AskDefine | Define gilgamesh

Dictionary Definition

Gilgamesh n : a legendary Sumerian king who was the hero of an epic collection of mythic stories

Extensive Definition

According to the Sumerian king list, Gilgamesh was the son of Lugalbanda and the fifth king of Uruk (Early Dynastic II, first dynasty of Uruk). He ruled circa 2600 BC. He became the central character in the Epic of Gilgamesh - one of the best known works of early literature, which says that his mother was Ninsun (whom some call Rimat Ninsun), a goddess. Gilgamesh is described as two-thirds god and one-third human.
According to the "Tummal Inscription", Gilgamesh, and eventually his son Urlugal, rebuilt the sanctuary of the goddess Ninlil, located in Tummal, a sacred quarter in her city Nippur. In Mesopotamian mythology, Gilgamesh is credited with having been a demigod of superhuman strength who built a great city wall to defend his people from external threats.

Cuneiform references

In the Epic of Gilgamesh, Gilgamesh is said to have ordered the building of the legendary walls of Uruk. An alternative version has Gilgamesh, towards the end of the story, boasting to Urshanabi, the ferryman, that the city's walls were built by the Seven Sages. In historical times, Sargon of Akkad claimed to have destroyed these walls to prove his military power.
Fragments of an epic text found in Me-Turan (modern Tell Haddad) relate that Gilgamesh was buried under the waters of a river at the end of his life. The people of Uruk diverted the flow of the Euphrates River crossing Uruk for the purpose of burying the dead king within the riverbed. In April 2003, a German expedition discovered what is thought to be the entire city of Uruk - including, the former bed of the Euphrates, the last resting place of its King Gilgamesh.
Despite the lack of direct evidence, most scholars do not object to consideration of Gilgamesh as a historical figure, particularly after inscriptions were found confirming the historical existence of other figures associated with him: kings Enmebaragesi and Aga of Kish. If Gilgamesh was a historical king, he probably reigned in about the 26th century BCE. Some of the earliest Sumerian texts spell his name as Bilgames. Initial difficulties in reading cuneiform resulted in Gilgamesh making his re-entrance into world culture in 1891 as "Izdubar".
In most texts, Gilgamesh is written with the determinative for divine beings (DINGIR) - but there is no evidence for a contemporary cult, and the Sumerian Gilgamesh myths suggest the deification was a later development (unlike the case of the Akkadian god kings). With this deification, however, would have come an accretion of stories about him, some potentially derived from the real lives of other historical figures, in particular Gudea, the Second Dynasty ruler of Lagash (2144–2124 BCE).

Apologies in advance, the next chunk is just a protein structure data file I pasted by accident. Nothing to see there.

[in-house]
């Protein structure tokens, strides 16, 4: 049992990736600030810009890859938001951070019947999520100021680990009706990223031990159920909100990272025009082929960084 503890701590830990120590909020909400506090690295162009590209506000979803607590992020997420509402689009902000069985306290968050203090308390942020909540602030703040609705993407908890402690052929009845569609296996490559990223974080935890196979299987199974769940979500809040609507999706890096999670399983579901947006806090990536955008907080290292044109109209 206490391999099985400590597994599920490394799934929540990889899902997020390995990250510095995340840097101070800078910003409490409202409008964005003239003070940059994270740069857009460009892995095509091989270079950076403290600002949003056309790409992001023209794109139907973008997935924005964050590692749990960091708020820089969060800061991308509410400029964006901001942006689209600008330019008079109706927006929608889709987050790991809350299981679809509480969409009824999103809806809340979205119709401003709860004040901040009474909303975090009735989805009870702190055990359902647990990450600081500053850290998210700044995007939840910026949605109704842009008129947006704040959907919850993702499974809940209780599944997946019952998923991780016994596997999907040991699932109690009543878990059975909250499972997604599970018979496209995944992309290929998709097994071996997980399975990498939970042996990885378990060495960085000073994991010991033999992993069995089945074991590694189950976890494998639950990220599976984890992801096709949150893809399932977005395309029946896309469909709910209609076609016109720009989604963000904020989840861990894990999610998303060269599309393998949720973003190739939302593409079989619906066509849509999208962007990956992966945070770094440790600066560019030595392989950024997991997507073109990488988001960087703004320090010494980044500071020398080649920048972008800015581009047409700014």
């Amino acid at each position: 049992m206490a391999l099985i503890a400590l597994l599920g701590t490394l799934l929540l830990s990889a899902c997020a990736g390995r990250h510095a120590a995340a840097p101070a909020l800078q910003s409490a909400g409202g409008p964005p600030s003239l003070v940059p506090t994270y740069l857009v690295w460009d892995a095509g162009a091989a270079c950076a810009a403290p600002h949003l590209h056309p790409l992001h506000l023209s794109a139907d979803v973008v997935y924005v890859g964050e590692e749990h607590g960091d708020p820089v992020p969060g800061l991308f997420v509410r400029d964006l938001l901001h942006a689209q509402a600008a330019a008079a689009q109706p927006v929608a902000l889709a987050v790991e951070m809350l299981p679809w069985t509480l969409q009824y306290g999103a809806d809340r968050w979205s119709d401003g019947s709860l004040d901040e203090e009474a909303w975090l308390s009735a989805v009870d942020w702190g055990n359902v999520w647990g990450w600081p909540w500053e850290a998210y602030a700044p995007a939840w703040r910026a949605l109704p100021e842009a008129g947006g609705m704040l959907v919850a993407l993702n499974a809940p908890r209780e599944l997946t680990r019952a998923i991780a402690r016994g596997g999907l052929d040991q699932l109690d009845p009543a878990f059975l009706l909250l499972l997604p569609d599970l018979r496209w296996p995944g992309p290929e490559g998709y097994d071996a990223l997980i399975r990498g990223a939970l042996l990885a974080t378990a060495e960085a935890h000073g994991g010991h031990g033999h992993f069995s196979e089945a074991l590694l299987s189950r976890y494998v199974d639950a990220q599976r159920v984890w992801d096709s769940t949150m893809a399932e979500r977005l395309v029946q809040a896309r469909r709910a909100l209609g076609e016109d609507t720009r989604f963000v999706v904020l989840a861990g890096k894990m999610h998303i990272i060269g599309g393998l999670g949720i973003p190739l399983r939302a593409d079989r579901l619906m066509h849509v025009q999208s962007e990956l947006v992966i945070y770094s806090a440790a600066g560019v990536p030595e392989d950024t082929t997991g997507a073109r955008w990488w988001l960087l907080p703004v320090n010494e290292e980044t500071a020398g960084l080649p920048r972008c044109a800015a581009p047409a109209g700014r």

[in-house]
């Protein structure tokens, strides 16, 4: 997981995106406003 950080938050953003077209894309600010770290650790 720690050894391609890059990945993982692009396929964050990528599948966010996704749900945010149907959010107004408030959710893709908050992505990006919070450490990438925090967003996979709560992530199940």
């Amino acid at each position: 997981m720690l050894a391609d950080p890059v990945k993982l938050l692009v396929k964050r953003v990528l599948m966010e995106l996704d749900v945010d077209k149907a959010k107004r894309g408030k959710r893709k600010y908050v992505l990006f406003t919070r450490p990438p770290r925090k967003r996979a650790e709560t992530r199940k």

Whether based on a historical prototype or not, Gilgamesh became a legendary protagonist in the Epic of Gilgamesh. The name Gilgamesh appears once in Greek, as "Gilgamos" (Γιλγαμος). The story is a variant of the Perseus myth: The King of Babylon determines by oracle that his grandson Gilgamos will kill him, and throws him out of a high tower. An eagle breaks his fall, and the infant is found and raised by a gardener.



  • The Buried Book: The Loss and Rediscovery of the Great Epic of Gilgamesh
  • George, Andrew [1999], The Epic of Gilgamesh: the Babylonian Epic Poem and Other Texts in Akkadian and Sumerian, Harmondsworth: Allen Lane The Penguin Press, 1999 (published in Penguin Classics 2000, reprinted with minor revisions, 2003. ISBN 0-14-044919-1
  • George, Andrew, The Babylonian Gilgamesh Epic - Introduction, Critical Edition and Cuneiform Texts, Oxford: Oxford University Press, 2 volumes, 2003.
  • The Epic of Gilgamesh
  • Hammond, D. & Jablow, A. [1987], "Gilgamesh and the Sundance Kid: the Myth of Male Friendship", in Brod, H. (ed.), The Making of Masculinities: The New Men's Studies, Boston, 1987, pp.241-258.
  • The Epic of Gilgamesh Glossary, Appendices, Appendix (Chapter XII=Tablet XII). A line-by-line translation (Chapters I-XI).
  • The Epic of Gilgamesh
  • Gilgamesh: A New English Version
  • Das Gilgamesch-Epos
  • The Standard Babylonian, Epic of Gilgamesh

External links

Original cuneiform text

Translations for several legends of Gilgamesh in the Sumerian language have been written by:
gilgamesh in Arabic: جلجامش
gilgamesh in Bulgarian: Гилгамеш
gilgamesh in Catalan: Gilgamesh
gilgamesh in Czech: Gilgameš
gilgamesh in Danish: Gilgamesh
gilgamesh in German: Gilgamesch
gilgamesh in Estonian: Gilgameš
gilgamesh in Modern Greek (1453-): Γκιλγκαμές
gilgamesh in Spanish: Gilgamesh
gilgamesh in Esperanto: Gilgameŝ
gilgamesh in Persian: گیلگامش
gilgamesh in French: Gilgamesh
gilgamesh in Korean: 길가메시
gilgamesh in Croatian: Gilgameš
gilgamesh in Indonesian: Gilgames
gilgamesh in Icelandic: Gilgamesh
gilgamesh in Italian: Gilgamesh
gilgamesh in Hebrew: גילגמש
gilgamesh in Georgian: გილგამეში
gilgamesh in Kurdish: Gilgameş
gilgamesh in Latin: Gilgamus
gilgamesh in Lithuanian: Gilgamešas
gilgamesh in Limburgan: Gilgamesh
gilgamesh in Hungarian: Gilgames
gilgamesh in Dutch: Gilgamesj
gilgamesh in Japanese: ギルガメシュ
gilgamesh in Norwegian: Gilgamesj
gilgamesh in Polish: Gilgamesz
gilgamesh in Portuguese: Gilgamesh
gilgamesh in Romanian: Ghilgameş
gilgamesh in Russian: Гильгамеш
gilgamesh in Serbian: Гилгамеш
gilgamesh in Finnish: Gilgameš
gilgamesh in Swedish: Gilgamesh
gilgamesh in Thai: กิลกาเมช
gilgamesh in Turkish: Gılgamış
gilgamesh in Ukrainian: Гільгамеш
gilgamesh in Slovak: Gilgameš
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